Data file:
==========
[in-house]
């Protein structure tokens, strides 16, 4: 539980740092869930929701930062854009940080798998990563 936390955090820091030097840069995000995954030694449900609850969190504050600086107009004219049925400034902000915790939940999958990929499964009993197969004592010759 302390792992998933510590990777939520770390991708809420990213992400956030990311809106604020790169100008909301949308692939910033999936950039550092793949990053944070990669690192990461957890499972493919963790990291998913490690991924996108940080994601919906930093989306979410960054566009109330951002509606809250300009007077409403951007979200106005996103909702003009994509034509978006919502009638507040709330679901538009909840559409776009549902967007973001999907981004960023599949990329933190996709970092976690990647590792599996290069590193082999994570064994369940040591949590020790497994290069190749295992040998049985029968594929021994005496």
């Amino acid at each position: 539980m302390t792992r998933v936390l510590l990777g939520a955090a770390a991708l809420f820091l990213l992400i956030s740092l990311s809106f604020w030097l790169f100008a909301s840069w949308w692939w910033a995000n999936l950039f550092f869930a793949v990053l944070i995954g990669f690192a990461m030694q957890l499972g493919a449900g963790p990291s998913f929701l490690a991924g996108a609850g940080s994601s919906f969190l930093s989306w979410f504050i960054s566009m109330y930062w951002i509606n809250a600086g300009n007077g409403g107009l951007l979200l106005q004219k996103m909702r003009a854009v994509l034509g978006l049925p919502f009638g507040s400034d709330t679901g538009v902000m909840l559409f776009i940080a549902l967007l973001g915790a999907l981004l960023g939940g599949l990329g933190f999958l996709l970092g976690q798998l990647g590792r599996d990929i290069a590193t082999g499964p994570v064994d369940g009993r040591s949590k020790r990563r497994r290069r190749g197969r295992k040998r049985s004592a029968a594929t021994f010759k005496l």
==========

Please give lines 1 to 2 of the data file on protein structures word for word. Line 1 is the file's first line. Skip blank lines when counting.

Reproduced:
[in-house]
């Protein structure tokens, strides 16, 4: 539980740092869930929701930062854009940080798998990563 936390955090820091030097840069995000995954030694449900609850969190504050600086107009004219049925400034902000915790939940999958990929499964009993197969004592010759 302390792992998933510590990777939520770390991708809420990213992400956030990311809106604020790169100008909301949308692939910033999936950039550092793949990053944070990669690192990461957890499972493919963790990291998913490690991924996108940080994601919906930093989306979410960054566009109330951002509606809250300009007077409403951007979200106005996103909702003009994509034509978006919502009638507040709330679901538009909840559409776009549902967007973001999907981004960023599949990329933190996709970092976690990647590792599996290069590193082999994570064994369940040591949590020790497994290069190749295992040998049985029968594929021994005496």